Something is comforting, not in the calories, but in the companionship, food can provide.
When life is good, we celebrate with ice cream, and when life is bad, we cope with brownies.
Any day can feel familiar and lovely when coupled with the coziness of Grandma’s recipes or the warmth of your favorite meal with your favorite people.
Although for all the goodness offered to us through food, it can also become something it was never intended to be, a friend.
‘Tis the season for wish lists and gift giving. And all around the interwebs, you can find ways to fill both needs.
However, even throughout the year, each of us has an additional wish list that we aren’t necessarily sharing with others; almost an unspoken wish list, if you will.
Things that even money can’t buy. Heart level things.
Like the mending of a hurtful relationship with your mother or father. Or the opportunity to finally quit your job and pursue something you love. Or the relentless longing for a child to fill your heart and home.
We may gather round dinner tables or smile across the church aisle over the next few weeks as if all is merry and bright, but deep down, many of us are wishing for something far more grand than a beautifully wrapped present under a tree.
The season of Thanksgiving is upon us. A time for feasting and fellowship, family and friends.
However, despite its name and festivities, this season of giving thanks can quickly be overshadowed with grocery prep, holiday planning and black Friday shopping.
So, friends, how do we slow down long enough to sincerely be thankful for all that we have before making lists of all the stuff that we still want?
After 14 hours sitting sedentary in a car and logging hundreds of miles of fast food and soda pop, I looked into the hotel mirror that night and saw the worst version of myself. Greasy hair, muffin top belly, and a blotchy, pimpled face.
“Disgusting. I feel so disgusting,” is all I could think.
For the remainder of that day, all I felt was unattractive. Fat and unattractive.
Fast forward 12 hours + a solid night’s rest. The morning greets me at 6:00 a.m. and I head to the same hotel’s weight room for a 30-minute run on the treadmill. When I return to our room, I look in the same mirror. Staring back at me is the woman from the day before, sweaty, stinky and make-up less. Yet, this woman looks different. She doesn’t seem fat at all. She seems strong, capable and full of life.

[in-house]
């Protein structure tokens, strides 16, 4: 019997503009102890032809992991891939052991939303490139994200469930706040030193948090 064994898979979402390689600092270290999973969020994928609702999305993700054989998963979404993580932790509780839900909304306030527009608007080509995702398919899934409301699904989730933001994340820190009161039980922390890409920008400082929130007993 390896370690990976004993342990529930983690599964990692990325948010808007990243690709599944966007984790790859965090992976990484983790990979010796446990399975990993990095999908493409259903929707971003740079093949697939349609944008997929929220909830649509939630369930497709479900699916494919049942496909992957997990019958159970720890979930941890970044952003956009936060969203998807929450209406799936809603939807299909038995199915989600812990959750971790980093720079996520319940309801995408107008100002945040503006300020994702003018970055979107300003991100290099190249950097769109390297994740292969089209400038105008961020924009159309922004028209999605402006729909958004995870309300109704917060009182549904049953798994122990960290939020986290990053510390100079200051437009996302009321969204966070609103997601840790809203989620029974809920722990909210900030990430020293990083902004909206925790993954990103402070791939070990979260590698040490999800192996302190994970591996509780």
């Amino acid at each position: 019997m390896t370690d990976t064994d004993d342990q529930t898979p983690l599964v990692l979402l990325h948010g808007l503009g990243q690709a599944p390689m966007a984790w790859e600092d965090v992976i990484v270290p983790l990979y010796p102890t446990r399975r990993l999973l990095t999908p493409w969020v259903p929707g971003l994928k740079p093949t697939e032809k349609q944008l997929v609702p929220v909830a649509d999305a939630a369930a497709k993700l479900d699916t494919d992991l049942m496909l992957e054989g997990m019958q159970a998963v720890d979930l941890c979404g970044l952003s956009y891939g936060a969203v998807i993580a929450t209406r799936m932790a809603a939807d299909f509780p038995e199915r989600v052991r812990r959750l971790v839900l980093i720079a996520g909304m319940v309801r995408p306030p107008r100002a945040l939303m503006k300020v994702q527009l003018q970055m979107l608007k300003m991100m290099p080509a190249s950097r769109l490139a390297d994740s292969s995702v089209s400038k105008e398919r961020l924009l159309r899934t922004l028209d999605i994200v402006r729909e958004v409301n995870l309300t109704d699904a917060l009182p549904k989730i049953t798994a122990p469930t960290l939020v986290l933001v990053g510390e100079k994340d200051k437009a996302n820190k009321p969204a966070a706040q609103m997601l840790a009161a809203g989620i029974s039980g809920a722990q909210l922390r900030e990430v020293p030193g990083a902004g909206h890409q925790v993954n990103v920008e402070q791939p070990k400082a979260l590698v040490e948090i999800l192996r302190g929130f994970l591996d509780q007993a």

My muffin top was still there. The adolescent-type pimples hadn’t disappeared overnight. I still hadn’t showered. So, what in the world had changed that I viewed myself so differently within just 12 hours?
Today I am speaking to those married women who are in the throes of an unsatisfying and difficult marriage. I want to speak to you who are tired, angry and finally ready to walk away from your marriage.
I want to have a heart-to-heart conversation with you because there was a day when I sat where you now sit and I, too, had finally had enough.
(Please note: I am not speaking to women whose marriages are dangerously unhealthy, where physical or sexual abuse is occurring, or there is a serious threat to you or your children. This encouragement is to women whose marriages are difficult, not dangerous.)
We were standing in an empty parking lot, the final stragglers from a local meet-up. Continuing our conversation long after the doors closed, we stood by our car doors, and my good friend listened as I grumbled about the overwhelming season of life in which I found myself.
I steadfastly declared that I would simply quit the most taxing endeavor I was a part of because it was all too much and that was the most expendable option. Quitting made obvious sense and I sighed in relief just thinking about the freedom it would bring.
That is until she looked me right in the eye and said, “You’re a quitter. You quit when things get hard.“
“I’m not a quitter,” I replied, with more question than resolve in my voice.
“Yes, you are.”
“For Jesus had commanded the evil spirit to come out of the man. Many times it had seized him, and though he was chained hand and foot and kept under guard, he had broken his chains and had been driven by the demon into solitary places.” (Luke 8:29, NIV)
I have read the story of the demon-possessed man named Legion multiple times. I am most familiar with the version in Matthew 8 and Mark 5, however, as I was having my quiet time this morning, I found myself once again reading about the naked lunatic in Luke 8.
And something struck me that I had not read before.
Today was a hard day. Our baby-turning-toddler has been refusing to sleep, both at night and at nap time. The rainy days keep piling on, which, in turn, wear thin the patience and imagination of the big kids. Daddy had an overnight travel and I am attempting to eat better & exercise more (which simply translates into I’m hungry and not happy). I tell you this so you know that I need this reminder too.
Our baby boy turns one in less than a week – and I keep catching myself wondering where on earth those months, those 365 days, went.
Babies don’t keep. I understand that simple statement far better now than I ever did in those early years with our oldest. If I had to do it all over again, this is what I would say to the first-time-mommy version of me (and to you).
My days are filled with broken arms, baby dolls and butt paste. Yup, butt paste. But please hear this: that is neither a complaint nor a banner of glory. It is simply a description of what my life looks like right now, in this moment. Literally, our son has a freshly broken arm, our daughter wanted to play babies today and our baby has a diaper rash!
You see, God has been teaching me about contentment. And apparently it cannot be found in yesterday’s achievement or in tomorrow’s plan – it is something seen and recognized right here, in this breath.
Contentment is quiet and easily missed;